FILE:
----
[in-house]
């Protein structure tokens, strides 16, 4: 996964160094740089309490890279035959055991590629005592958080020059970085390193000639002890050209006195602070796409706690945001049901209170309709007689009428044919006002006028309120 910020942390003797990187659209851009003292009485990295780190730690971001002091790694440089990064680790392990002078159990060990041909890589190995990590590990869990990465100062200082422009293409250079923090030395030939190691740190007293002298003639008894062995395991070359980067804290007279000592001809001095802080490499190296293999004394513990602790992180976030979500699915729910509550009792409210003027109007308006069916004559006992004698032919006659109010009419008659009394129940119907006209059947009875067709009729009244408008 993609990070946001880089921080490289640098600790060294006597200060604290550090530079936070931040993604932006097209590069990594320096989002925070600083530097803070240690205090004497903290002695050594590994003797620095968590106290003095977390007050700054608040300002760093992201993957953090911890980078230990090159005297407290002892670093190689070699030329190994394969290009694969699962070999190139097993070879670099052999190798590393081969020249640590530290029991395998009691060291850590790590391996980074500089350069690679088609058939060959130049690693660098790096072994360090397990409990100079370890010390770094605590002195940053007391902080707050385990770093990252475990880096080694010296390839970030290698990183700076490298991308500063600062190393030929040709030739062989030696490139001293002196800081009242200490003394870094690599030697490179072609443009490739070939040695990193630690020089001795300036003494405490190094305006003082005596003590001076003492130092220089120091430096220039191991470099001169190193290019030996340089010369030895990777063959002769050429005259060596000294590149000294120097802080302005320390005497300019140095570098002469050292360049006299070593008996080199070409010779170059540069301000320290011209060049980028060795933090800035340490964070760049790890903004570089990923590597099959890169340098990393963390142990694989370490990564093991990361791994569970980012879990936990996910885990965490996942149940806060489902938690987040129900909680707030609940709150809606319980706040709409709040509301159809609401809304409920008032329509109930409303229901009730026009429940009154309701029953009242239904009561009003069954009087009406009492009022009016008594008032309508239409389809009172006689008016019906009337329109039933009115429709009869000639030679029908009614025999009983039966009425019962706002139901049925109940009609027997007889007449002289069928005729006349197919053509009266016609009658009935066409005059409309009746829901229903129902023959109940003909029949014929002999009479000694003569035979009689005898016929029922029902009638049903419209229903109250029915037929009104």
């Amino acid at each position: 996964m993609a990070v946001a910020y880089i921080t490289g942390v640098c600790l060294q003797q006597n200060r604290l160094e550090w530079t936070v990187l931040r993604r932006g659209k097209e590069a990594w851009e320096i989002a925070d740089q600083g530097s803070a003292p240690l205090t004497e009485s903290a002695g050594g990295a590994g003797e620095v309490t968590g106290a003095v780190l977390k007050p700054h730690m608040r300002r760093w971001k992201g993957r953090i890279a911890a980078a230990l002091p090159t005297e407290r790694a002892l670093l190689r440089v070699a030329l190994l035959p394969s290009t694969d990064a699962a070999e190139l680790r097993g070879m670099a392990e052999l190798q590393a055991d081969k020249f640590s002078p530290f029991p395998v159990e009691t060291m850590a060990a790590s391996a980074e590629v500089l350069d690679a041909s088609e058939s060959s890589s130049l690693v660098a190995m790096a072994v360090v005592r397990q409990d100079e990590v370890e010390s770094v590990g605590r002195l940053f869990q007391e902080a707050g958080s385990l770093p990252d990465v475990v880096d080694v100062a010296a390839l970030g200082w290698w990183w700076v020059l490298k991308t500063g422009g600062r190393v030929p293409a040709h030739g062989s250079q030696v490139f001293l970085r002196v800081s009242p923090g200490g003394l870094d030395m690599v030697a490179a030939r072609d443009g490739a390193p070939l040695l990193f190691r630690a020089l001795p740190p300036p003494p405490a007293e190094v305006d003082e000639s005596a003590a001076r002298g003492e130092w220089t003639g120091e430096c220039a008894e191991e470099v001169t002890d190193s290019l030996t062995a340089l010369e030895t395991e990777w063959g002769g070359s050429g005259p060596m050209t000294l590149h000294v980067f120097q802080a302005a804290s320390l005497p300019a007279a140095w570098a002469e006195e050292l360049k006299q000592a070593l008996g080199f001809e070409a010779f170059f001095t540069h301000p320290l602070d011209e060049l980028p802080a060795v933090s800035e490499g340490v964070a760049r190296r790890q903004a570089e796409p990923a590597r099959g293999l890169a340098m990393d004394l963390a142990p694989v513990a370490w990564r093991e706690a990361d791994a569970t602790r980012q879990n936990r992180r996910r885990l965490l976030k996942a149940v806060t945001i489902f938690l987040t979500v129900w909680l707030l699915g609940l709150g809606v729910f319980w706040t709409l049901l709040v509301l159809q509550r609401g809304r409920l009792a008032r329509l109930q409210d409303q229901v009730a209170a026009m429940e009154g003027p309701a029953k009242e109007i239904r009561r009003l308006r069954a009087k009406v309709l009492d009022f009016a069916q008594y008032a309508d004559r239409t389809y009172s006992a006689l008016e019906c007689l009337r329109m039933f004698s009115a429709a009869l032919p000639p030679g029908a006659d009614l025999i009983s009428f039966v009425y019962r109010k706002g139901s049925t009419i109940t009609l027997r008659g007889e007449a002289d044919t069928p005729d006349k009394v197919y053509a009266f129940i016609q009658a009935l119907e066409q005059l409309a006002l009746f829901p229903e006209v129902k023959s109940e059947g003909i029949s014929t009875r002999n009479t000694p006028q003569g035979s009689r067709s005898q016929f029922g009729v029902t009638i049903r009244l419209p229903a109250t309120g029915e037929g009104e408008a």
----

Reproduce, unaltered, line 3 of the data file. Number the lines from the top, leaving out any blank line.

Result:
């Amino acid at each position: 996964m993609a990070v946001a910020y880089i921080t490289g942390v640098c600790l060294q003797q006597n200060r604290l160094e550090w530079t936070v990187l931040r993604r932006g659209k097209e590069a990594w851009e320096i989002a925070d740089q600083g530097s803070a003292p240690l205090t004497e009485s903290a002695g050594g990295a590994g003797e620095v309490t968590g106290a003095v780190l977390k007050p700054h730690m608040r300002r760093w971001k992201g993957r953090i890279a911890a980078a230990l002091p090159t005297e407290r790694a002892l670093l190689r440089v070699a030329l190994l035959p394969s290009t694969d990064a699962a070999e190139l680790r097993g070879m670099a392990e052999l190798q590393a055991d081969k020249f640590s002078p530290f029991p395998v159990e009691t060291m850590a060990a790590s391996a980074e590629v500089l350069d690679a041909s088609e058939s060959s890589s130049l690693v660098a190995m790096a072994v360090v005592r397990q409990d100079e990590v370890e010390s770094v590990g605590r002195l940053f869990q007391e902080a707050g958080s385990l770093p990252d990465v475990v880096d080694v100062a010296a390839l970030g200082w290698w990183w700076v020059l490298k991308t500063g422009g600062r190393v030929p293409a040709h030739g062989s250079q030696v490139f001293l970085r002196v800081s009242p923090g200490g003394l870094d030395m690599v030697a490179a030939r072609d443009g490739a390193p070939l040695l990193f190691r630690a020089l001795p740190p300036p003494p405490a007293e190094v305006d003082e000639s005596a003590a001076r002298g003492e130092w220089t003639g120091e430096c220039a008894e191991e470099v001169t002890d190193s290019l030996t062995a340089l010369e030895t395991e990777w063959g002769g070359s050429g005259p060596m050209t000294l590149h000294v980067f120097q802080a302005a804290s320390l005497p300019a007279a140095w570098a002469e006195e050292l360049k006299q000592a070593l008996g080199f001809e070409a010779f170059f001095t540069h301000p320290l602070d011209e060049l980028p802080a060795v933090s800035e490499g340490v964070a760049r190296r790890q903004a570089e796409p990923a590597r099959g293999l890169a340098m990393d004394l963390a142990p694989v513990a370490w990564r093991e706690a990361d791994a569970t602790r980012q879990n936990r992180r996910r885990l965490l976030k996942a149940v806060t945001i489902f938690l987040t979500v129900w909680l707030l699915g609940l709150g809606v729910f319980w706040t709409l049901l709040v509301l159809q509550r609401g809304r409920l009792a008032r329509l109930q409210d409303q229901v009730a209170a026009m429940e009154g003027p309701a029953k009242e109007i239904r009561r009003l308006r069954a009087k009406v309709l009492d009022f009016a069916q008594y008032a309508d004559r239409t389809y009172s006992a006689l008016e019906c007689l009337r329109m039933f004698s009115a429709a009869l032919p000639p030679g029908a006659d009614l025999i009983s009428f039966v009425y019962r109010k706002g139901s049925t009419i109940t009609l027997r008659g007889e007449a002289d044919t069928p005729d006349k009394v197919y053509a009266f129940i016609q009658a009935l119907e066409q005059l409309a006002l009746f829901p229903e006209v129902k023959s109940e059947g003909i029949s014929t009875r002999n009479t000694p006028q003569g035979s009689r067709s005898q016929f029922g009729v029902t009638i049903r009244l419209p229903a109250t309120g029915e037929g009104e408008a």